Yesterday morning I was still in bed, lying next to my wife as she slept. As is my habit, I grabbed my iPad to check the news. The headlines read something like “20 Dead in Nightclub Shootings,” [a few hours later we learned that the number was 50] and these early articles neglected to mention that the bar, the patrons, the bartenders, were queer people. But they knew… and I knew.
Queer people have magical powers. Among those is invisibility. Sometimes we make ourselves invisible for various reasons (including basic survival), and sometimes it’s other people, and society in general, who can’t / don’t / won’t see us. But one of the things about this magical power is the ability to see levels of reality that haven’t been fully expressed. We frequently can see through others’ invisibility — and through attempts to make us and our lives invisible. Thus, I read through the invisibility cloak cast by the New York Times and other media in their earliest submissions. So did some of my friends in their posts: “Please, God — don’t let this be at a gay bar!” even while, on some level, knowing that it was.
Once upon a time, a long time ago in a world far away, I was a bartender. I worked in a place much like Pulse. The weekend clientele was 75% gay men, 20% lesbians, and a few straight people. Mostly the latter were there with friends, and a few others who just liked the music and the vibe. But there were the occasional ones who were motivated by less-noble factors. Often the bartenders would notice, sometimes a patron would point out someone acting odd, and sometimes it would be a bouncer who knew that this person needed to go. A quiet-ish conversation between bouncer and customer, an arm in the person’s elbow to escort them to the door, and they were gone. And the party continued.
Knowing from my own experience that bouncers are strong, mostly silent heroes, it didn’t surprise me when I read that one of them had knocked down a wall or partition. Behind this wall was an employees-only area — and an exit to the outside, to safety. Unnamed in the story, maybe this was Kimberly “K.J.” Morse — one of those who died. (Or maybe not.)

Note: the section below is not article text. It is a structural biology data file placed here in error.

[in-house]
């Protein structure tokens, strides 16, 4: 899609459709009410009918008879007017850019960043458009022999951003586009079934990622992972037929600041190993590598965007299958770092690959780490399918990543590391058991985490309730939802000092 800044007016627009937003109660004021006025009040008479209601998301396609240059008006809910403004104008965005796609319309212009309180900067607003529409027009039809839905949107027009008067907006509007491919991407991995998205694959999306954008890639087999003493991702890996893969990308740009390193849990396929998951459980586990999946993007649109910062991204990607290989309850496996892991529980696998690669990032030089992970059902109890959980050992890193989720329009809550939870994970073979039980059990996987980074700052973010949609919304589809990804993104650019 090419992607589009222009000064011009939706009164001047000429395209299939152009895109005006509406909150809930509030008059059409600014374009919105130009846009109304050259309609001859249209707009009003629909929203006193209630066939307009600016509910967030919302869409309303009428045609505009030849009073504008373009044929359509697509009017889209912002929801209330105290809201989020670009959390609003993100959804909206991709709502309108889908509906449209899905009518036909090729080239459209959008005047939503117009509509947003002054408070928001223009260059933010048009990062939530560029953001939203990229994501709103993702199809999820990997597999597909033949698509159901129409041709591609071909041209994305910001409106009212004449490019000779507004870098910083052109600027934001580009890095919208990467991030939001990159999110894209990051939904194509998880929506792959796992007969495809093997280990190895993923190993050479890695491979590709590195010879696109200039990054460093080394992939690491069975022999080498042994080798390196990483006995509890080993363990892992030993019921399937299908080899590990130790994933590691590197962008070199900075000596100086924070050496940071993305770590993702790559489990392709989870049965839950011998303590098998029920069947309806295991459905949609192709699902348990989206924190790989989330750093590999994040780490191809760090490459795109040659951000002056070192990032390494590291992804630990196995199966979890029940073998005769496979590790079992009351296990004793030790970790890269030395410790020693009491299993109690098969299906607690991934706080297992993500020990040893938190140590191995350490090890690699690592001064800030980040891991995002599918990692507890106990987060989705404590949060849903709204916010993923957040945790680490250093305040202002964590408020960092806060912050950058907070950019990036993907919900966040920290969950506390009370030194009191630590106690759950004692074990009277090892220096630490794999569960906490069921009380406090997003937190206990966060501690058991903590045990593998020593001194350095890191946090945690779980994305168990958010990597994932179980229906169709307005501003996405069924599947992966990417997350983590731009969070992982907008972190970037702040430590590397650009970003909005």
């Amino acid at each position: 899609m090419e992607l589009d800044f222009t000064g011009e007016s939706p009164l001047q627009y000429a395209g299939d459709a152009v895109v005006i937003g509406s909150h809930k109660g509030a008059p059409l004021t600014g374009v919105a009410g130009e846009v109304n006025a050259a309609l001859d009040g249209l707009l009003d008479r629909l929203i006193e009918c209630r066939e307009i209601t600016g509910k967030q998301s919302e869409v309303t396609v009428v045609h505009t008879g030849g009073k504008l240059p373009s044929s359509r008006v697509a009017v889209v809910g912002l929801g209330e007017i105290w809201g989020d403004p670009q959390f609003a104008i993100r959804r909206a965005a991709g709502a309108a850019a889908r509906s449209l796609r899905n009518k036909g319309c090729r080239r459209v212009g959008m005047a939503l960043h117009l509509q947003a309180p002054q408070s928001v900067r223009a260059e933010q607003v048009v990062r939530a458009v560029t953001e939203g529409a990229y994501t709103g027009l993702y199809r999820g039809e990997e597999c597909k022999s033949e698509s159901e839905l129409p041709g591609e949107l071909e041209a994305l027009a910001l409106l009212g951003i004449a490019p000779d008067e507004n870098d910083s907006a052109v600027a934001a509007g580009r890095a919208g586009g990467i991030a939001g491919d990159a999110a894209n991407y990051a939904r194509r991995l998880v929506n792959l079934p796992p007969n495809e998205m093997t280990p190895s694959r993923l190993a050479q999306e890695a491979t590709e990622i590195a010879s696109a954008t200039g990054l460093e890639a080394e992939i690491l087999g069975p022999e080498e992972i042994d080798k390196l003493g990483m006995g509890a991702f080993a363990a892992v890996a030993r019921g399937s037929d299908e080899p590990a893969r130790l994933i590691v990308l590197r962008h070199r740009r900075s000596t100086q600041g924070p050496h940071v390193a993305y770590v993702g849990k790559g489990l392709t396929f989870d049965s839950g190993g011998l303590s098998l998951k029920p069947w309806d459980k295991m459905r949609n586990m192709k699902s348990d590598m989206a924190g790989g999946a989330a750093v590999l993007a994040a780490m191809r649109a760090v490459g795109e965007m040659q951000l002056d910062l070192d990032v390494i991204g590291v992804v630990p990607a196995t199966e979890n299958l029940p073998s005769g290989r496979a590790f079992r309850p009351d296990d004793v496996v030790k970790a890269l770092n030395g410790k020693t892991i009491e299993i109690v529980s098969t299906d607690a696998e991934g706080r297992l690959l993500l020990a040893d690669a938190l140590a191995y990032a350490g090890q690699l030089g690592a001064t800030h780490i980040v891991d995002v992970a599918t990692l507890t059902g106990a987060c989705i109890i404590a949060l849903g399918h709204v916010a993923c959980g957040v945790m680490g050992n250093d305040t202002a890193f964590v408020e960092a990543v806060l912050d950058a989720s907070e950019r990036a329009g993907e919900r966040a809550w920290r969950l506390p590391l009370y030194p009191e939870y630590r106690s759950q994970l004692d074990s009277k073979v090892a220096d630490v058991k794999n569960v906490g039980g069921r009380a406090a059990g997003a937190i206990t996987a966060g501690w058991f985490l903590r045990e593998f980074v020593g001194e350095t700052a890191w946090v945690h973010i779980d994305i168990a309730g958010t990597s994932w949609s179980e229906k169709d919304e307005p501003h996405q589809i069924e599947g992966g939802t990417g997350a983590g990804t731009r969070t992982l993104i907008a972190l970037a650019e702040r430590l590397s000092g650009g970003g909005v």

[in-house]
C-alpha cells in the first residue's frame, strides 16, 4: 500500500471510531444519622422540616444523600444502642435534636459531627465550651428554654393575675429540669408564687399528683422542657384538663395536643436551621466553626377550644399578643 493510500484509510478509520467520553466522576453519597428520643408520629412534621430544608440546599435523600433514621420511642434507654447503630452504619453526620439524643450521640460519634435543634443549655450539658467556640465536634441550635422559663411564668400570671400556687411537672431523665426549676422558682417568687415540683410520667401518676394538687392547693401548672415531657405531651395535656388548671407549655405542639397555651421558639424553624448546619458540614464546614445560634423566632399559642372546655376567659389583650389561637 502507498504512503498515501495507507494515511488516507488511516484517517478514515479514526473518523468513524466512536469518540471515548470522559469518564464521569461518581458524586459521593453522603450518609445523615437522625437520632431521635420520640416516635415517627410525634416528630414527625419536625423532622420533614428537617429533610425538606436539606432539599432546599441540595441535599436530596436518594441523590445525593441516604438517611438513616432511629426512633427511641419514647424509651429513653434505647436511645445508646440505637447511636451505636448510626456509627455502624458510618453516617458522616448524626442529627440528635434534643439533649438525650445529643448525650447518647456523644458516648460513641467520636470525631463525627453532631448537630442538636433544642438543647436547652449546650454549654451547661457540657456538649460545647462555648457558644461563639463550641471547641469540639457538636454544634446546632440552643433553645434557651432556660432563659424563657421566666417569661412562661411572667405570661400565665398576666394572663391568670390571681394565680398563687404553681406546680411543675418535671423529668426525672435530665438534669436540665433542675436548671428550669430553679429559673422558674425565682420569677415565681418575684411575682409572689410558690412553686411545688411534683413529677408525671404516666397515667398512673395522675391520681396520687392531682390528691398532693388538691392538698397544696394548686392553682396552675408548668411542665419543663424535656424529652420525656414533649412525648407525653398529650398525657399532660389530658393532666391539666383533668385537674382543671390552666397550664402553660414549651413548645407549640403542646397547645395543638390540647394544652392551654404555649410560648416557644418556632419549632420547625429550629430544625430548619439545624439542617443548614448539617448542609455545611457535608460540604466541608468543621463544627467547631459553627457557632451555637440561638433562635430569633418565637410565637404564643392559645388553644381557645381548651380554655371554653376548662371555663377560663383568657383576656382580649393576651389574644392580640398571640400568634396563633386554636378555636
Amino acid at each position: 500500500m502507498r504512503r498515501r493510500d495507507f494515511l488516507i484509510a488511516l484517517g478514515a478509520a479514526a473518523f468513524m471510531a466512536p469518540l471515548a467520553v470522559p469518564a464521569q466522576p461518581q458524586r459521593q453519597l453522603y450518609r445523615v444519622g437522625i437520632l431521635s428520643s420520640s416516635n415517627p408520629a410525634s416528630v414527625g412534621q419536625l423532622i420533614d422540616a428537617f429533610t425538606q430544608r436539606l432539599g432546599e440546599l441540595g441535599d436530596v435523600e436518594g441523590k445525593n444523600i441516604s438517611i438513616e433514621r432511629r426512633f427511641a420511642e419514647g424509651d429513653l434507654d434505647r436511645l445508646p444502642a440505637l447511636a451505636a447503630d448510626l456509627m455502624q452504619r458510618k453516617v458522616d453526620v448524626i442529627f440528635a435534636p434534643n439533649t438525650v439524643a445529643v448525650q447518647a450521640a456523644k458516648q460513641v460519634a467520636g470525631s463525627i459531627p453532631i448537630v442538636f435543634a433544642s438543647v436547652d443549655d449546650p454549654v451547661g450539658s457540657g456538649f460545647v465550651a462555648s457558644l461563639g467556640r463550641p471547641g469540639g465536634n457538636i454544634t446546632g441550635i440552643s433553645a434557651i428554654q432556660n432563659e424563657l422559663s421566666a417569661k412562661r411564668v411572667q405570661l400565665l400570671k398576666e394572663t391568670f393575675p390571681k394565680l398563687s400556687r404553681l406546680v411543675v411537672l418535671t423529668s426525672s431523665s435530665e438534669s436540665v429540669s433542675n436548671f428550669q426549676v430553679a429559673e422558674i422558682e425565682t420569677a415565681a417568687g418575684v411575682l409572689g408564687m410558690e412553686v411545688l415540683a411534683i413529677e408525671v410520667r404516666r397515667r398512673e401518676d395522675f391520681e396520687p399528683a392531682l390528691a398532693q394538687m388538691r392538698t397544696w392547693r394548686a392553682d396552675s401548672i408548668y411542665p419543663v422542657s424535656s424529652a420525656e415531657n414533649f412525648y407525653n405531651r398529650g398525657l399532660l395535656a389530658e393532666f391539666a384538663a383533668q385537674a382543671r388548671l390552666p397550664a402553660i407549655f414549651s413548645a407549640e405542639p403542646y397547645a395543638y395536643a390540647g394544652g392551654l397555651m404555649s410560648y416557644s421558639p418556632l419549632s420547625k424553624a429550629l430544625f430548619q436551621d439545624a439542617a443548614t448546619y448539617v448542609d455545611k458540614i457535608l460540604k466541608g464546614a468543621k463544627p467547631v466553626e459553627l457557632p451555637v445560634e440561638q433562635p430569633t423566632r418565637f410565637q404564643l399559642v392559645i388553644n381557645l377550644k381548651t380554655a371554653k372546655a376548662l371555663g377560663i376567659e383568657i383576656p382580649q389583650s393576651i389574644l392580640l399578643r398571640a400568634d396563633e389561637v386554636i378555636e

I hated that the media was already turning to the evil, to the perpetrator, focusing on the “terrorism” (by which they meant a dark-skinned “radical Jihadist” because those are the only terrorists, right?) aspect of the story. That, and guns and other angles can and will be the subject of other conversations. But just then I wanted to know something different. I wanted to see hope. I wanted to see humanity. I needed to see the heroes.
By then I was up, flipping through the TV channels.
There was this guy, the guy in the hat on the left. He was interviewed (I think on CNN, but I was in a channel-flipping blur, so I can’t be sure), and he talked about escaping, running to safety — but then he saw someone else bleeding, so he stepped out of his safety zone to help carry this person to the back of a pickup truck to be taken to the hospital. All the ambulances were full.
Next I heard a story about a man who came to the scene to see if he could find news about his brother. He managed to get closer, inside the crime tape barrier, nearer to where there was still an “active shooter” situation. Even while searching for his loved one, he too helped to transport a messy, bleeding person away from the scene.
Then I heard this hero’s story:
Other heroes and sheroes include the many people who stood in line in the hot sun for hours so that they could donate much-needed blood. Some of these were people visiting DisneyWorld; some were Muslims during their Ramadan fasting time. No one did it for the accolades.
It took some hunting behind the story that the media was intent on telling, the story of the bad guy. But I loved these stories of ordinary people, queer and not, who found themselves in ugly, extraordinary circumstances and stepped up — some even in the face of danger.
In the introduction to David Copperfield, Charles Dickens wrote, “Whether I shall turn out to be the hero of my own life, or whether that station will be held by anybody else, these pages must show.” Even in our times when it often seems like darkness prevails, there are stories of light — stories of ordinary people who do the right thing, thus becoming our heroes, and the heroes of their own lives.